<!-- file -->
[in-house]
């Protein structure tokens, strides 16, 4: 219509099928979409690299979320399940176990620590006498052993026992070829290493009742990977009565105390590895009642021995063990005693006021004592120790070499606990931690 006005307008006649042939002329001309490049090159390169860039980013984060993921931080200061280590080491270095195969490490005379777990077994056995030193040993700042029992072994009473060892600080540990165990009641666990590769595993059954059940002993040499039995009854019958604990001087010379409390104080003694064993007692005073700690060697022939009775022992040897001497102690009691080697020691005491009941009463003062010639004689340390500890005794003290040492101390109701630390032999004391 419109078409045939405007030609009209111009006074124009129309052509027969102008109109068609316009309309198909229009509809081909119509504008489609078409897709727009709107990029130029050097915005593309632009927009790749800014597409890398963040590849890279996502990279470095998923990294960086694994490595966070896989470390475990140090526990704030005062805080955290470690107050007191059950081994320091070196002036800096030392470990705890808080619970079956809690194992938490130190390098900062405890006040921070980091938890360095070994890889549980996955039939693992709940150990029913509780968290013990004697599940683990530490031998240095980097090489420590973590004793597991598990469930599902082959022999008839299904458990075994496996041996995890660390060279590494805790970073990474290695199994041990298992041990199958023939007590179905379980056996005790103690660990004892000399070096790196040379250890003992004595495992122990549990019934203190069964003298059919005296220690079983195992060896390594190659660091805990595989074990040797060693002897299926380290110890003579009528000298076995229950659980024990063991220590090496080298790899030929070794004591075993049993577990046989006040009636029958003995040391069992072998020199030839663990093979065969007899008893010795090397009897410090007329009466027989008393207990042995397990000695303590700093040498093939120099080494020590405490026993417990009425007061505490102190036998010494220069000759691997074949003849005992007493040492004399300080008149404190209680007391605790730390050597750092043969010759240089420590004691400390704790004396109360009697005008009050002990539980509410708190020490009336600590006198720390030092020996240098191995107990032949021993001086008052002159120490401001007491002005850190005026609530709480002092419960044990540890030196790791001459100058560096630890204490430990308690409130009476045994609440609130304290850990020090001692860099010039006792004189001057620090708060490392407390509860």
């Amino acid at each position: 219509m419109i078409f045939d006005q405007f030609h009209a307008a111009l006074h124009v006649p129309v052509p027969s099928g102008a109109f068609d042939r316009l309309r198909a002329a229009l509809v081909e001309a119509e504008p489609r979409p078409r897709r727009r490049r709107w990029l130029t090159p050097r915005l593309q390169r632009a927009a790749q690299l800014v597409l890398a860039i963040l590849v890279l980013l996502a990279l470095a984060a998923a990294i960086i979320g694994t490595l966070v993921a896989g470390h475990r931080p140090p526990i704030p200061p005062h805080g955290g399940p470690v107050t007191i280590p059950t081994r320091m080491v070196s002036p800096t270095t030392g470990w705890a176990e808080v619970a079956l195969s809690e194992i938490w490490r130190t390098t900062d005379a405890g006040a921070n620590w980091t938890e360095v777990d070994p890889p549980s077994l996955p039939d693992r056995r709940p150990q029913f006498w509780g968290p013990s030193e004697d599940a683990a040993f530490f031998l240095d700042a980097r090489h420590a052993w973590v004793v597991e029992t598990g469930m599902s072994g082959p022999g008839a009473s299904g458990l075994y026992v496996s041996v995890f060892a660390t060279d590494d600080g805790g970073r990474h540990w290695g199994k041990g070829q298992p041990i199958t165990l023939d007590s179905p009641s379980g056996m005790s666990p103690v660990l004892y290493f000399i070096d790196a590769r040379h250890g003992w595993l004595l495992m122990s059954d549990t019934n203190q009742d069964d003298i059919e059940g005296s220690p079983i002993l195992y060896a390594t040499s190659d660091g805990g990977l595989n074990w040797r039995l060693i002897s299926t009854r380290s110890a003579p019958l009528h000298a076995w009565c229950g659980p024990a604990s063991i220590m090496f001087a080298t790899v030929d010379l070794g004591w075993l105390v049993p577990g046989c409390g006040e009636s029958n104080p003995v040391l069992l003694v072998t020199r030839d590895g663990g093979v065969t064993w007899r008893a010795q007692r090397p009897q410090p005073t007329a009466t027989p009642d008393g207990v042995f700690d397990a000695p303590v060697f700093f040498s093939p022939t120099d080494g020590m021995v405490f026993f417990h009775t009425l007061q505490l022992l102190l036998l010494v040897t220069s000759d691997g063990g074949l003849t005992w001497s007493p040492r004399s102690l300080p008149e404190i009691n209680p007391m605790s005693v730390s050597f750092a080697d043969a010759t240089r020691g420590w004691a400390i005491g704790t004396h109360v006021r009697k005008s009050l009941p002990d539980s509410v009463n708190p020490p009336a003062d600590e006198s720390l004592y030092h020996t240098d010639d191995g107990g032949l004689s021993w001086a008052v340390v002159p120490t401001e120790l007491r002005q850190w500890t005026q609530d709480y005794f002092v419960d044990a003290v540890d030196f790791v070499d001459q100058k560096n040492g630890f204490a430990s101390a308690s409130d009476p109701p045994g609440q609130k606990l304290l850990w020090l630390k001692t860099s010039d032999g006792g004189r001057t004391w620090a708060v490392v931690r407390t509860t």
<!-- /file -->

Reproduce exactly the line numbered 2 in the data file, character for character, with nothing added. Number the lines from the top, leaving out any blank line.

């Protein structure tokens, strides 16, 4: 219509099928979409690299979320399940176990620590006498052993026992070829290493009742990977009565105390590895009642021995063990005693006021004592120790070499606990931690 006005307008006649042939002329001309490049090159390169860039980013984060993921931080200061280590080491270095195969490490005379777990077994056995030193040993700042029992072994009473060892600080540990165990009641666990590769595993059954059940002993040499039995009854019958604990001087010379409390104080003694064993007692005073700690060697022939009775022992040897001497102690009691080697020691005491009941009463003062010639004689340390500890005794003290040492101390109701630390032999004391 419109078409045939405007030609009209111009006074124009129309052509027969102008109109068609316009309309198909229009509809081909119509504008489609078409897709727009709107990029130029050097915005593309632009927009790749800014597409890398963040590849890279996502990279470095998923990294960086694994490595966070896989470390475990140090526990704030005062805080955290470690107050007191059950081994320091070196002036800096030392470990705890808080619970079956809690194992938490130190390098900062405890006040921070980091938890360095070994890889549980996955039939693992709940150990029913509780968290013990004697599940683990530490031998240095980097090489420590973590004793597991598990469930599902082959022999008839299904458990075994496996041996995890660390060279590494805790970073990474290695199994041990298992041990199958023939007590179905379980056996005790103690660990004892000399070096790196040379250890003992004595495992122990549990019934203190069964003298059919005296220690079983195992060896390594190659660091805990595989074990040797060693002897299926380290110890003579009528000298076995229950659980024990063991220590090496080298790899030929070794004591075993049993577990046989006040009636029958003995040391069992072998020199030839663990093979065969007899008893010795090397009897410090007329009466027989008393207990042995397990000695303590700093040498093939120099080494020590405490026993417990009425007061505490102190036998010494220069000759691997074949003849005992007493040492004399300080008149404190209680007391605790730390050597750092043969010759240089420590004691400390704790004396109360009697005008009050002990539980509410708190020490009336600590006198720390030092020996240098191995107990032949021993001086008052002159120490401001007491002005850190005026609530709480002092419960044990540890030196790791001459100058560096630890204490430990308690409130009476045994609440609130304290850990020090001692860099010039006792004189001057620090708060490392407390509860």